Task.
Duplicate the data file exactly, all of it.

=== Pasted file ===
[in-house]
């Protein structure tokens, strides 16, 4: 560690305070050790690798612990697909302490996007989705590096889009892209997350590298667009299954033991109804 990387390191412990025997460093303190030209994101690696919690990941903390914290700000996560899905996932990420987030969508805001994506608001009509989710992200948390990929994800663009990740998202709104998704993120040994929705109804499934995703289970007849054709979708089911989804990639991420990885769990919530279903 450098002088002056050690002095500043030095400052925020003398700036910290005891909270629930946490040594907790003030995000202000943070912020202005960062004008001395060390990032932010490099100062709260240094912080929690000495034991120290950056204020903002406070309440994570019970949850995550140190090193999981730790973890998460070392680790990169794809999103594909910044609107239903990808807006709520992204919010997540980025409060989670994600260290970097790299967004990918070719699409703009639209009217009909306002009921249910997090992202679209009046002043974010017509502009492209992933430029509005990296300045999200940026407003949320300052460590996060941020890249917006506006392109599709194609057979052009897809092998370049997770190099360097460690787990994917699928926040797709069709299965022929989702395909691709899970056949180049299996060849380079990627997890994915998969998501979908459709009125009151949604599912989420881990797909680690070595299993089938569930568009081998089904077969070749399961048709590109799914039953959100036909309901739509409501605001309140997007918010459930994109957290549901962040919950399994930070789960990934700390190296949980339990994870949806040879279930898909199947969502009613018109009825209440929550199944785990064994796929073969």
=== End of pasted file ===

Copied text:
[in-house]
């Protein structure tokens, strides 16, 4: 560690305070050790690798612990697909302490996007989705590096889009892209997350590298667009299954033991109804 990387390191412990025997460093303190030209994101690696919690990941903390914290700000996560899905996932990420987030969508805001994506608001009509989710992200948390990929994800663009990740998202709104998704993120040994929705109804499934995703289970007849054709979708089911989804990639991420990885769990919530279903 450098002088002056050690002095500043030095400052925020003398700036910290005891909270629930946490040594907790003030995000202000943070912020202005960062004008001395060390990032932010490099100062709260240094912080929690000495034991120290950056204020903002406070309440994570019970949850995550140190090193999981730790973890998460070392680790990169794809999103594909910044609107239903990808807006709520992204919010997540980025409060989670994600260290970097790299967004990918070719699409703009639209009217009909306002009921249910997090992202679209009046002043974010017509502009492209992933430029509005990296300045999200940026407003949320300052460590996060941020890249917006506006392109599709194609057979052009897809092998370049997770190099360097460690787990994917699928926040797709069709299965022929989702395909691709899970056949180049299996060849380079990627997890994915998969998501979908459709009125009151949604599912989420881990797909680690070595299993089938569930568009081998089904077969070749399961048709590109799914039953959100036909309901739509409501605001309140997007918010459930994109957290549901962040919950399994930070789960990934700390190296949980339990994870949806040879279930898909199947969502009613018109009825209440929550199944785990064994796929073969």